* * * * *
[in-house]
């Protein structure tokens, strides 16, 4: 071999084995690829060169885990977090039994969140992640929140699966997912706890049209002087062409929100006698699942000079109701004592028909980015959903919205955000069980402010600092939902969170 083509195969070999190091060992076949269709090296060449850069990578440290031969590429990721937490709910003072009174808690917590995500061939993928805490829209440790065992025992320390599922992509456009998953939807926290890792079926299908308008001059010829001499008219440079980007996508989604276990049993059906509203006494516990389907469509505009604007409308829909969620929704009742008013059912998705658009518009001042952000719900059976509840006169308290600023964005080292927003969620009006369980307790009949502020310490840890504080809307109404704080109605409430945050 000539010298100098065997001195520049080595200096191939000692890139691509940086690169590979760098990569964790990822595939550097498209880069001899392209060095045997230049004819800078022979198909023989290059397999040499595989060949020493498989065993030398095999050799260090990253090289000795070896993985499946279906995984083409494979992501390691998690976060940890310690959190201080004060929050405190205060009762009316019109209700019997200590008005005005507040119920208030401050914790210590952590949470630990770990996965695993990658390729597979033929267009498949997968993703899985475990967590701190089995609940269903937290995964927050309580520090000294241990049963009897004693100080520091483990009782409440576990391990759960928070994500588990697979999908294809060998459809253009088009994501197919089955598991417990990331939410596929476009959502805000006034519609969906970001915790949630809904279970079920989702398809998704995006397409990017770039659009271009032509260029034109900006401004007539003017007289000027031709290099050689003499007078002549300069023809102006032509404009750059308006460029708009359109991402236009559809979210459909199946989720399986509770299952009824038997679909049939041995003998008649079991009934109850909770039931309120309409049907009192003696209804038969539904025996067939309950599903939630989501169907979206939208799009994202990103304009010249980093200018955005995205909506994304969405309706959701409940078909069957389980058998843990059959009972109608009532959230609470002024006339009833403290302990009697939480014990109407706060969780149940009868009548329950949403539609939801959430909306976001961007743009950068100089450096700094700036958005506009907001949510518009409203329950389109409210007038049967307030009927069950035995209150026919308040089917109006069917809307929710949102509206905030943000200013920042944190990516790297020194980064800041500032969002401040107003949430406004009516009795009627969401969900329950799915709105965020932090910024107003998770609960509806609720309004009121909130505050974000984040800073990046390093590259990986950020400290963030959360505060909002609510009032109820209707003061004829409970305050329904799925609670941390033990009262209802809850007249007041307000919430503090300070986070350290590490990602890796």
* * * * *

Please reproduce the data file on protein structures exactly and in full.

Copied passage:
[in-house]
């Protein structure tokens, strides 16, 4: 071999084995690829060169885990977090039994969140992640929140699966997912706890049209002087062409929100006698699942000079109701004592028909980015959903919205955000069980402010600092939902969170 083509195969070999190091060992076949269709090296060449850069990578440290031969590429990721937490709910003072009174808690917590995500061939993928805490829209440790065992025992320390599922992509456009998953939807926290890792079926299908308008001059010829001499008219440079980007996508989604276990049993059906509203006494516990389907469509505009604007409308829909969620929704009742008013059912998705658009518009001042952000719900059976509840006169308290600023964005080292927003969620009006369980307790009949502020310490840890504080809307109404704080109605409430945050 000539010298100098065997001195520049080595200096191939000692890139691509940086690169590979760098990569964790990822595939550097498209880069001899392209060095045997230049004819800078022979198909023989290059397999040499595989060949020493498989065993030398095999050799260090990253090289000795070896993985499946279906995984083409494979992501390691998690976060940890310690959190201080004060929050405190205060009762009316019109209700019997200590008005005005507040119920208030401050914790210590952590949470630990770990996965695993990658390729597979033929267009498949997968993703899985475990967590701190089995609940269903937290995964927050309580520090000294241990049963009897004693100080520091483990009782409440576990391990759960928070994500588990697979999908294809060998459809253009088009994501197919089955598991417990990331939410596929476009959502805000006034519609969906970001915790949630809904279970079920989702398809998704995006397409990017770039659009271009032509260029034109900006401004007539003017007289000027031709290099050689003499007078002549300069023809102006032509404009750059308006460029708009359109991402236009559809979210459909199946989720399986509770299952009824038997679909049939041995003998008649079991009934109850909770039931309120309409049907009192003696209804038969539904025996067939309950599903939630989501169907979206939208799009994202990103304009010249980093200018955005995205909506994304969405309706959701409940078909069957389980058998843990059959009972109608009532959230609470002024006339009833403290302990009697939480014990109407706060969780149940009868009548329950949403539609939801959430909306976001961007743009950068100089450096700094700036958005506009907001949510518009409203329950389109409210007038049967307030009927069950035995209150026919308040089917109006069917809307929710949102509206905030943000200013920042944190990516790297020194980064800041500032969002401040107003949430406004009516009795009627969401969900329950799915709105965020932090910024107003998770609960509806609720309004009121909130505050974000984040800073990046390093590259990986950020400290963030959360505060909002609510009032109820209707003061004829409970305050329904799925609670941390033990009262209802809850007249007041307000919430503090300070986070350290590490990602890796």